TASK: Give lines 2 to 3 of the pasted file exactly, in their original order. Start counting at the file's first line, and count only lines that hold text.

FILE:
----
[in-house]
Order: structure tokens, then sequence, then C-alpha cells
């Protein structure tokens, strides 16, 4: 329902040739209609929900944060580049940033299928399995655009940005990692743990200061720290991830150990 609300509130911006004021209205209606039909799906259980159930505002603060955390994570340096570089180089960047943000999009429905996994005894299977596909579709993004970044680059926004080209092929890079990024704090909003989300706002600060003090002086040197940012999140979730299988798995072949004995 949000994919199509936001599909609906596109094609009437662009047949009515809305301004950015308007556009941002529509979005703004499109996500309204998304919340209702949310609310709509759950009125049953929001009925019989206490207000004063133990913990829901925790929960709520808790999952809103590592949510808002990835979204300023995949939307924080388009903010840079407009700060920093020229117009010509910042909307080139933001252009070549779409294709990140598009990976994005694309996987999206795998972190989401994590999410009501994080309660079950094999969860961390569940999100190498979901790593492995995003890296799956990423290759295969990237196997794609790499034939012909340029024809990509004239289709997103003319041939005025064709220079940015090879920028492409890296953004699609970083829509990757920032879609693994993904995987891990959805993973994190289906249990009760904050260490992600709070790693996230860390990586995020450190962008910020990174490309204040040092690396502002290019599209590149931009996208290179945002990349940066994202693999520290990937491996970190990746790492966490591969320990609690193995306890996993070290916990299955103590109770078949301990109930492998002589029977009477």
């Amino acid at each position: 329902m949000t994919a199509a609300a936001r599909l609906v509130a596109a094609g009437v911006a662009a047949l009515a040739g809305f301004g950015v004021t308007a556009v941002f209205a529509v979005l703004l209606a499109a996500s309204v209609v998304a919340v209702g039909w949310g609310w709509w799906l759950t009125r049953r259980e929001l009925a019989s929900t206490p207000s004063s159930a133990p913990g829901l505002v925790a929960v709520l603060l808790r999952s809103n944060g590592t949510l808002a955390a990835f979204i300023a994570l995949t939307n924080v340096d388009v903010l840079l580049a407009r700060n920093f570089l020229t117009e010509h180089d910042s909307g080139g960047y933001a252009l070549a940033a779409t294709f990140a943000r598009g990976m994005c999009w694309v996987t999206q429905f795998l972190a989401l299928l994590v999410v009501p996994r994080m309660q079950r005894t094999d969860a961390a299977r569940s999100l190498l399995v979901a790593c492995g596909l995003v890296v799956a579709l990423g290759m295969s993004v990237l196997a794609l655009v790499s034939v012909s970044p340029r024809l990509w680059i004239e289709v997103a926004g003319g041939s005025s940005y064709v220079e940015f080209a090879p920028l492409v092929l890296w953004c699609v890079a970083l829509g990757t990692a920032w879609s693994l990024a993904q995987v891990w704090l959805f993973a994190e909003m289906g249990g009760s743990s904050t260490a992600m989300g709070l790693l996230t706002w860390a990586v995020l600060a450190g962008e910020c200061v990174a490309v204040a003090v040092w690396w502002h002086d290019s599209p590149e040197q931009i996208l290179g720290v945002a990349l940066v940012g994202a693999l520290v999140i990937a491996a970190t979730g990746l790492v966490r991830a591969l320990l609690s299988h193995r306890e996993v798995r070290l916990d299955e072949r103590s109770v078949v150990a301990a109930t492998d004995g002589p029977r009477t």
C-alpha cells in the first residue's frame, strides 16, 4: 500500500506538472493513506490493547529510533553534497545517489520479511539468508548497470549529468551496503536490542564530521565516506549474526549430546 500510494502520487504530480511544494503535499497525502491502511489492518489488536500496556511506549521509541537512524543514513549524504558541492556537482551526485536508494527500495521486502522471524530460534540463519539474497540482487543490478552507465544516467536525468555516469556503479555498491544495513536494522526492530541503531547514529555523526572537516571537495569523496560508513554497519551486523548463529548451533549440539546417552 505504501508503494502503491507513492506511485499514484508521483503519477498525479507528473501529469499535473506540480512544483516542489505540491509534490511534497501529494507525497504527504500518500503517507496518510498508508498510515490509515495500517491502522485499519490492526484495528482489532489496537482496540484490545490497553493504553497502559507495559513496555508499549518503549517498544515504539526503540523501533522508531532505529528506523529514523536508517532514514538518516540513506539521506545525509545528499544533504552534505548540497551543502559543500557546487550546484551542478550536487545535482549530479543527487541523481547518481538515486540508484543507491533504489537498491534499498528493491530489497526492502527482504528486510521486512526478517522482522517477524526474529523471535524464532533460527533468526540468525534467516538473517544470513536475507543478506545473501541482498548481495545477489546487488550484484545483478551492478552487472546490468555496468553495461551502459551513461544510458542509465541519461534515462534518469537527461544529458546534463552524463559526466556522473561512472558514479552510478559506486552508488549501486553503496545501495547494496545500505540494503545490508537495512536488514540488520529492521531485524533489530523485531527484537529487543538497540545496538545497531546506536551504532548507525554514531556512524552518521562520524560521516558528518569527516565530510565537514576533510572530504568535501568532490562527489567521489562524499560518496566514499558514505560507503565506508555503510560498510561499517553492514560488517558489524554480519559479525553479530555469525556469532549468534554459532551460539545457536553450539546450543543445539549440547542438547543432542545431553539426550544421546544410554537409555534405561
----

Order: structure tokens, then sequence, then C-alpha cells
């Protein structure tokens, strides 16, 4: 329902040739209609929900944060580049940033299928399995655009940005990692743990200061720290991830150990 609300509130911006004021209205209606039909799906259980159930505002603060955390994570340096570089180089960047943000999009429905996994005894299977596909579709993004970044680059926004080209092929890079990024704090909003989300706002600060003090002086040197940012999140979730299988798995072949004995 949000994919199509936001599909609906596109094609009437662009047949009515809305301004950015308007556009941002529509979005703004499109996500309204998304919340209702949310609310709509759950009125049953929001009925019989206490207000004063133990913990829901925790929960709520808790999952809103590592949510808002990835979204300023995949939307924080388009903010840079407009700060920093020229117009010509910042909307080139933001252009070549779409294709990140598009990976994005694309996987999206795998972190989401994590999410009501994080309660079950094999969860961390569940999100190498979901790593492995995003890296799956990423290759295969990237196997794609790499034939012909340029024809990509004239289709997103003319041939005025064709220079940015090879920028492409890296953004699609970083829509990757920032879609693994993904995987891990959805993973994190289906249990009760904050260490992600709070790693996230860390990586995020450190962008910020990174490309204040040092690396502002290019599209590149931009996208290179945002990349940066994202693999520290990937491996970190990746790492966490591969320990609690193995306890996993070290916990299955103590109770078949301990109930492998002589029977009477």